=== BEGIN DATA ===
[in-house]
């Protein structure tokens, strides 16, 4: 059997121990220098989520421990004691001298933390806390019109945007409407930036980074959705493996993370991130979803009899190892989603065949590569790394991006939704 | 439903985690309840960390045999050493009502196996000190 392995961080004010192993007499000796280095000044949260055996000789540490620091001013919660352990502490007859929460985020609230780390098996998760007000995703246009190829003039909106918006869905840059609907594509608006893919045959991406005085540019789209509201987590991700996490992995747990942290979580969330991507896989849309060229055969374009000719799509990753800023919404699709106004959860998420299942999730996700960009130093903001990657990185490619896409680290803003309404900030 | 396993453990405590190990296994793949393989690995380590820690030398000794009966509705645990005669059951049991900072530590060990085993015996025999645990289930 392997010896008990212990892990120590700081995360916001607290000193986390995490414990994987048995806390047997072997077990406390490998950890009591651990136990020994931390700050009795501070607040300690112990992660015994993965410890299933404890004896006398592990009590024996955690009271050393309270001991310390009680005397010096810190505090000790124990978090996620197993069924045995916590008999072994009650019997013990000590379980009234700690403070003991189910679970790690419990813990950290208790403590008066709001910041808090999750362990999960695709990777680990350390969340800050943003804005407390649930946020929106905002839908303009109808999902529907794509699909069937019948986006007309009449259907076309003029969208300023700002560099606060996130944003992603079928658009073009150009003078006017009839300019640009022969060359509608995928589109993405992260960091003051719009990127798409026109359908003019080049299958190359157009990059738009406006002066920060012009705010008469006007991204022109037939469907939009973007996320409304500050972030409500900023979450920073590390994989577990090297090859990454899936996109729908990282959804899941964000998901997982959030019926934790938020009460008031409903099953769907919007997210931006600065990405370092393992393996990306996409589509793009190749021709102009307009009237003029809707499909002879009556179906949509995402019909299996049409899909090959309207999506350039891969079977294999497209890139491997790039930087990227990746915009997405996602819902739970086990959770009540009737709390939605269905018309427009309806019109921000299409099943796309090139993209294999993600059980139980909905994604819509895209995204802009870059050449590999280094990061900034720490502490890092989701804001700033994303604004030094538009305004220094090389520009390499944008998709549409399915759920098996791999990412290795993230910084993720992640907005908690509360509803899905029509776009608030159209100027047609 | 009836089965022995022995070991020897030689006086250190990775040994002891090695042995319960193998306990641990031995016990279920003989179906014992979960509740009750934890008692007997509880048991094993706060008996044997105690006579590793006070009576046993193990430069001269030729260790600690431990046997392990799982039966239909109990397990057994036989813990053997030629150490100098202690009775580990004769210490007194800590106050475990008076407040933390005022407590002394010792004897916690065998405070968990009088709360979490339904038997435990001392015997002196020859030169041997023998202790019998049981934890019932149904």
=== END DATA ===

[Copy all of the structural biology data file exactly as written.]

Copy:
[in-house]
């Protein structure tokens, strides 16, 4: 059997121990220098989520421990004691001298933390806390019109945007409407930036980074959705493996993370991130979803009899190892989603065949590569790394991006939704 | 439903985690309840960390045999050493009502196996000190 392995961080004010192993007499000796280095000044949260055996000789540490620091001013919660352990502490007859929460985020609230780390098996998760007000995703246009190829003039909106918006869905840059609907594509608006893919045959991406005085540019789209509201987590991700996490992995747990942290979580969330991507896989849309060229055969374009000719799509990753800023919404699709106004959860998420299942999730996700960009130093903001990657990185490619896409680290803003309404900030 | 396993453990405590190990296994793949393989690995380590820690030398000794009966509705645990005669059951049991900072530590060990085993015996025999645990289930 392997010896008990212990892990120590700081995360916001607290000193986390995490414990994987048995806390047997072997077990406390490998950890009591651990136990020994931390700050009795501070607040300690112990992660015994993965410890299933404890004896006398592990009590024996955690009271050393309270001991310390009680005397010096810190505090000790124990978090996620197993069924045995916590008999072994009650019997013990000590379980009234700690403070003991189910679970790690419990813990950290208790403590008066709001910041808090999750362990999960695709990777680990350390969340800050943003804005407390649930946020929106905002839908303009109808999902529907794509699909069937019948986006007309009449259907076309003029969208300023700002560099606060996130944003992603079928658009073009150009003078006017009839300019640009022969060359509608995928589109993405992260960091003051719009990127798409026109359908003019080049299958190359157009990059738009406006002066920060012009705010008469006007991204022109037939469907939009973007996320409304500050972030409500900023979450920073590390994989577990090297090859990454899936996109729908990282959804899941964000998901997982959030019926934790938020009460008031409903099953769907919007997210931006600065990405370092393992393996990306996409589509793009190749021709102009307009009237003029809707499909002879009556179906949509995402019909299996049409899909090959309207999506350039891969079977294999497209890139491997790039930087990227990746915009997405996602819902739970086990959770009540009737709390939605269905018309427009309806019109921000299409099943796309090139993209294999993600059980139980909905994604819509895209995204802009870059050449590999280094990061900034720490502490890092989701804001700033994303604004030094538009305004220094090389520009390499944008998709549409399915759920098996791999990412290795993230910084993720992640907005908690509360509803899905029509776009608030159209100027047609 | 009836089965022995022995070991020897030689006086250190990775040994002891090695042995319960193998306990641990031995016990279920003989179906014992979960509740009750934890008692007997509880048991094993706060008996044997105690006579590793006070009576046993193990430069001269030729260790600690431990046997392990799982039966239909109990397990057994036989813990053997030629150490100098202690009775580990004769210490007194800590106050475990008076407040933390005022407590002394010792004897916690065998405070968990009088709360979490339904038997435990001392015997002196020859030169041997023998202790019998049981934890019932149904």